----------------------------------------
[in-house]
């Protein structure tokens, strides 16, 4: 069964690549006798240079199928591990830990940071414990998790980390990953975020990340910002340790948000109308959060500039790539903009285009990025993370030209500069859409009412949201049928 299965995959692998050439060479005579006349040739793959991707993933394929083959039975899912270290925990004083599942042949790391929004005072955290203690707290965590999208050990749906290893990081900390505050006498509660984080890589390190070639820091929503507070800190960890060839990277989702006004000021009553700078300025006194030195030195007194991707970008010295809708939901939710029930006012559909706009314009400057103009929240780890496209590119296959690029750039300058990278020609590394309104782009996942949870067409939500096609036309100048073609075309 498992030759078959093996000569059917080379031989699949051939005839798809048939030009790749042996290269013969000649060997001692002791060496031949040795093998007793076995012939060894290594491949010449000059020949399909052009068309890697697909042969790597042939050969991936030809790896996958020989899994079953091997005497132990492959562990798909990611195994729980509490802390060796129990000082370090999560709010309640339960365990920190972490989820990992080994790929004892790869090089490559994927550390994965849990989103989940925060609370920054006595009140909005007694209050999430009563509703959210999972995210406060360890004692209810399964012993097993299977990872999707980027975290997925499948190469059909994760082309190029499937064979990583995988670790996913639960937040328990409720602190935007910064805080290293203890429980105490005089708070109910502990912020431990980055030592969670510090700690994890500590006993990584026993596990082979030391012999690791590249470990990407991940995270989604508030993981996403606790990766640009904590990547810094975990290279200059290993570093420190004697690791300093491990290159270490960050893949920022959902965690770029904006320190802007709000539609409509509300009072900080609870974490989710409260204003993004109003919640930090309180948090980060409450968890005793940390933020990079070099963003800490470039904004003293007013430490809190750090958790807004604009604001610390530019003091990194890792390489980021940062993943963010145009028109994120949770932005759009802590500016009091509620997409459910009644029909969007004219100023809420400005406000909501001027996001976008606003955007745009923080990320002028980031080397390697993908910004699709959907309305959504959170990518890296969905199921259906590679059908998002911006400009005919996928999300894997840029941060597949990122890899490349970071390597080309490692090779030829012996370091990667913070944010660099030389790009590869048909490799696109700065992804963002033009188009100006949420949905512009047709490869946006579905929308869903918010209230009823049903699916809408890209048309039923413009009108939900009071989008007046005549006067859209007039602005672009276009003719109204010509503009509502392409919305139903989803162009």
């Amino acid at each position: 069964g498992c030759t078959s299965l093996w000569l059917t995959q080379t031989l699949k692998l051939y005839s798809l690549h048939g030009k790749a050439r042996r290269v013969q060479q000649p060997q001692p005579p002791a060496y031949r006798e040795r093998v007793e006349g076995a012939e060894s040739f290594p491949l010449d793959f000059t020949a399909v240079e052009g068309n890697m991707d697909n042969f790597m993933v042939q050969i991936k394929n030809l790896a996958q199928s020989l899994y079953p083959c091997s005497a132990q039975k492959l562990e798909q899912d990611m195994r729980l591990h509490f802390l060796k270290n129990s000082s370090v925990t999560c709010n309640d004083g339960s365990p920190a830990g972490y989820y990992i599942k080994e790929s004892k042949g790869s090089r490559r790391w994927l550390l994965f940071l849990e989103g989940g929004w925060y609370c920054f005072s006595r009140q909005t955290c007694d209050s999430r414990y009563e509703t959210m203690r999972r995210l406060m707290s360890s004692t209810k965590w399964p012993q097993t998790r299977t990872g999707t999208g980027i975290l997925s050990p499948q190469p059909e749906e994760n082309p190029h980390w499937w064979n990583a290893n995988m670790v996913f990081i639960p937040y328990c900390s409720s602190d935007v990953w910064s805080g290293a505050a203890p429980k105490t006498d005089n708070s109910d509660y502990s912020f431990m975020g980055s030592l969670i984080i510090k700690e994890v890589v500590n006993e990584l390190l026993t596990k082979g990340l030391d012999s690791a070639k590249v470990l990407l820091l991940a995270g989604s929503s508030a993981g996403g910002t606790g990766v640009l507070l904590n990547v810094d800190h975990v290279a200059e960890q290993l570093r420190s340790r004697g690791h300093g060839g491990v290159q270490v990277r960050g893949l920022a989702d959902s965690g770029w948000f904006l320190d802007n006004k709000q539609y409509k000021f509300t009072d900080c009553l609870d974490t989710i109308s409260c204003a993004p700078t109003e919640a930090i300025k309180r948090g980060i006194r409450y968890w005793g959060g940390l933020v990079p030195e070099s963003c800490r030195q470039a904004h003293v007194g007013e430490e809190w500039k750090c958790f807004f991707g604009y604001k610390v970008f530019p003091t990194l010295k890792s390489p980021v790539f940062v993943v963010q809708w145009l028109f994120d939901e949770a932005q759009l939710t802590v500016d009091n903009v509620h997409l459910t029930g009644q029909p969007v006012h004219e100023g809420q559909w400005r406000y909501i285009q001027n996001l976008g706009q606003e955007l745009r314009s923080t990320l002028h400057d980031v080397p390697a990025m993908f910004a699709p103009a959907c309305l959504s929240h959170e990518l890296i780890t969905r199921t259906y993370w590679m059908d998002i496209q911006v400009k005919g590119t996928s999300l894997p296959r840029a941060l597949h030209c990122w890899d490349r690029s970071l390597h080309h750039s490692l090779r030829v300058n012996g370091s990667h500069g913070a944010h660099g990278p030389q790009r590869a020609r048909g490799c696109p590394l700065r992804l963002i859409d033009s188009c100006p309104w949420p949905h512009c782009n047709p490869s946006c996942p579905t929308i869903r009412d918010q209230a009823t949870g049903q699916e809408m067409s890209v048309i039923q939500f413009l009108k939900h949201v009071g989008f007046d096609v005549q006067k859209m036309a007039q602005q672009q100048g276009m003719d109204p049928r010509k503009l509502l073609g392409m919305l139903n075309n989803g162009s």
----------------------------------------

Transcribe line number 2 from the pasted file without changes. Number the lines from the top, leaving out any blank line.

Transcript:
């Protein structure tokens, strides 16, 4: 069964690549006798240079199928591990830990940071414990998790980390990953975020990340910002340790948000109308959060500039790539903009285009990025993370030209500069859409009412949201049928 299965995959692998050439060479005579006349040739793959991707993933394929083959039975899912270290925990004083599942042949790391929004005072955290203690707290965590999208050990749906290893990081900390505050006498509660984080890589390190070639820091929503507070800190960890060839990277989702006004000021009553700078300025006194030195030195007194991707970008010295809708939901939710029930006012559909706009314009400057103009929240780890496209590119296959690029750039300058990278020609590394309104782009996942949870067409939500096609036309100048073609075309 498992030759078959093996000569059917080379031989699949051939005839798809048939030009790749042996290269013969000649060997001692002791060496031949040795093998007793076995012939060894290594491949010449000059020949399909052009068309890697697909042969790597042939050969991936030809790896996958020989899994079953091997005497132990492959562990798909990611195994729980509490802390060796129990000082370090999560709010309640339960365990920190972490989820990992080994790929004892790869090089490559994927550390994965849990989103989940925060609370920054006595009140909005007694209050999430009563509703959210999972995210406060360890004692209810399964012993097993299977990872999707980027975290997925499948190469059909994760082309190029499937064979990583995988670790996913639960937040328990409720602190935007910064805080290293203890429980105490005089708070109910502990912020431990980055030592969670510090700690994890500590006993990584026993596990082979030391012999690791590249470990990407991940995270989604508030993981996403606790990766640009904590990547810094975990290279200059290993570093420190004697690791300093491990290159270490960050893949920022959902965690770029904006320190802007709000539609409509509300009072900080609870974490989710409260204003993004109003919640930090309180948090980060409450968890005793940390933020990079070099963003800490470039904004003293007013430490809190750090958790807004604009604001610390530019003091990194890792390489980021940062993943963010145009028109994120949770932005759009802590500016009091509620997409459910009644029909969007004219100023809420400005406000909501001027996001976008606003955007745009923080990320002028980031080397390697993908910004699709959907309305959504959170990518890296969905199921259906590679059908998002911006400009005919996928999300894997840029941060597949990122890899490349970071390597080309490692090779030829012996370091990667913070944010660099030389790009590869048909490799696109700065992804963002033009188009100006949420949905512009047709490869946006579905929308869903918010209230009823049903699916809408890209048309039923413009009108939900009071989008007046005549006067859209007039602005672009276009003719109204010509503009509502392409919305139903989803162009």